In Spiva v. Union County, et al., 172 Ga. App. 151 (1984), the Claimant was seriously injured when his tractor overturned on him as he was plowing a garden at his home. Nevertheless, the Employer completed form WC-1, First Report of Injury, and indicated that the injury arose out of and in the course of employment. Further, when the Insurer’s representative contacted the Claimant to investigate, he did not affirmatively disclose that the accident did not occur during work for the Employer. As a result, the Insurer had no basis to question the accident, and indemnity benefits were commenced.
Nearly two years passed before the Insurer learned that the Claimant was actually injured at home, and not while performing work for the Employer; thus it had to rely on the newly discovered evidence theory as a basis to controvert the claim. The Court of Appeals noted that under the alter-ego theory previously discussed, an insurer necessarily has the knowledge of an employer; however, the Court held that the maxim did not apply in this case as the Employer misled the Insurer “so that it could not ascertain the actual facts before the first payment was made.”
In addition, the Claimant’s failure to affirmatively advise the Insurer’s representative that the accident occurred outside of work “provided an adequate basis upon which to toll the time within which…[to] controvert [the] claim.” Thus, the Insurer was allowed to controvert the claim in its entirety, even though it had paid indemnity benefits for nearly two years, and the Employer knew the accident did not occur at work from the onset.
III. The Pittman Case – Supervisor and Co-Worker Misrepresentations may also Serve to Thwart the Alter-Ego Theory
In Carpet Transport, Inc., et al. v. Pittman, 187 Ga. App. 463 (1988), the Claimant injured his shoulder while at work. The Employer/Insurer accepted the accident as compensable, and indemnity benefits were initiated shortly thereafter. Several months later, it was discovered that the Claimant’s injury actually occurred as the result of “horseplay” with a co-worker, and thus, the claim should have been denied.
The Employer/Insurer sought to controvert the claim based on the newly discovered evidence theory. However, the Administrative Law Judge found this contention groundless as the Claimant’s supervisor knew the facts and circumstances surrounding the accident when it occurred; thus, the Employer/Insurer could have learned of the “horseplay” defense had it performed reasonable diligence.
The Court of Appeals disagreed with the Administrative Law Judge’s reasoning, and remanded the case for further findings consistent with its opinion. The Court again highlighted that the aforementioned alter-ego theory cannot hold when “the employer is [itself] misled into misleading the insurer, and the employer thereby effectively misdirects the insurer so that it” could not obtain facts needed to make an appropriate decision within sixty days.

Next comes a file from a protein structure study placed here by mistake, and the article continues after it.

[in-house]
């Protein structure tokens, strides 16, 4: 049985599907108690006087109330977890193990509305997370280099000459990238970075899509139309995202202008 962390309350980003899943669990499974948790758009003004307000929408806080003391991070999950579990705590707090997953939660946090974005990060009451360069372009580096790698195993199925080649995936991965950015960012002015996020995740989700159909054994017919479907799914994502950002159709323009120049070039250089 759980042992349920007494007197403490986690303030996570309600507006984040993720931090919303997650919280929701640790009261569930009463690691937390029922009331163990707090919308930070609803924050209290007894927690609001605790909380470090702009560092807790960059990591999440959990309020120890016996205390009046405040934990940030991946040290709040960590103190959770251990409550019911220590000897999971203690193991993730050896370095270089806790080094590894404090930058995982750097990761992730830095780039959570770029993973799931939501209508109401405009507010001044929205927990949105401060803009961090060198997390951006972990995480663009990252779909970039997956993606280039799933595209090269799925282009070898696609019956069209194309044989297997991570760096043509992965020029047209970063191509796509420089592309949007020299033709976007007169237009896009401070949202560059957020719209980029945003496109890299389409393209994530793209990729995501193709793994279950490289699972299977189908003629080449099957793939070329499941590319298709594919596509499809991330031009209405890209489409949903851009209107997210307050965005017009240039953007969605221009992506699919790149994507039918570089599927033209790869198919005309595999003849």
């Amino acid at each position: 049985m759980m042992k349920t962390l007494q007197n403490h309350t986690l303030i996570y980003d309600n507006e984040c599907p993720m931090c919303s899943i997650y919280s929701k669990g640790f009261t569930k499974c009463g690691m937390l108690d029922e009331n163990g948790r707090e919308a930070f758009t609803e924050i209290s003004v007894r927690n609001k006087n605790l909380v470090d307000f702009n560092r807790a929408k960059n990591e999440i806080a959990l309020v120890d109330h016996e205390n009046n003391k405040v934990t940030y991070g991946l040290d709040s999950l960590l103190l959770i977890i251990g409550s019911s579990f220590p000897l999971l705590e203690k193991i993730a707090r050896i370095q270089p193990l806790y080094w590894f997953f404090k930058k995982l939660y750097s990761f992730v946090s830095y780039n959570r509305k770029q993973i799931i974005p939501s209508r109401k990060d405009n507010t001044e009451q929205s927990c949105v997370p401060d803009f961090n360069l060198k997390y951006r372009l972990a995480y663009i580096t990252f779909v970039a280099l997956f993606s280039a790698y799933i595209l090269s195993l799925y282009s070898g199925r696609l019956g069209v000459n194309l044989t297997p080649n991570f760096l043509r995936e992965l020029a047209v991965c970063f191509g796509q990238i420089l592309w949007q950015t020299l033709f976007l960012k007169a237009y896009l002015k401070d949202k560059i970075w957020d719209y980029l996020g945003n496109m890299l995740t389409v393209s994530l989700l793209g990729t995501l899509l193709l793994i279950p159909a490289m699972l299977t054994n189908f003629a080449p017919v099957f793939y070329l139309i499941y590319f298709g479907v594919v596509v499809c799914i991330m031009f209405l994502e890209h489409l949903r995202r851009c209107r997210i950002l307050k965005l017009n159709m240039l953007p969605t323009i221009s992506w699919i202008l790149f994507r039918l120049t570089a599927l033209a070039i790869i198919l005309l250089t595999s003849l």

The Court went on to explain that newly discovered evidence is somewhat different in workers’ compensation, in light of time restraints imposed by Board Rule 221. An Administrative Law Judge must balance “the prompt and voluntary initiation of” indemnity benefits to the Claimant, while on the other hand “weighing the availability…of an opportunity for the Employer/Insurer to base a notice to controvert upon evidence which the Employer/Insurer was unable to discover earlier as a result of” the Claimant’s own misrepresentation. In essence, the Court said the entire situation at issue must be taken into consideration, including the inherent difficulty for any employer/insurer to properly investigate an accident within a relatively short time period.
IV. Conclusion – Investigate Thoroughly, and as Early as Possible to Avoid Problems Later.
An employer/insurer is in a much better position to determine whether to accept or controvert a claim the more it investigates and learns about an alleged work accident. Time constraints imposed by Board Rule 221 mean an employer/insurer must act quickly, and even though technology allows greater ability to investigate within those constraints, an employer/insurer must necessarily rely on information provided by an employer, a claimant, and others with knowledge of the accident. The newly discovered evidence theory may allow a way out of a previously accepted claim; however, the alter-ego theory means an employer/insurer must thoroughly question everyone with knowledge, and be wary and alert of possible misrepresentations.
The Journal is a publication for the clients of Drew Eckl & Farnham, LLP. It is written in a general format and is not intended to be legal advice to any specific circumstance. Legal Opinions may vary when based upon subtle factual differences. All rights reserved.
H. Michael Bagley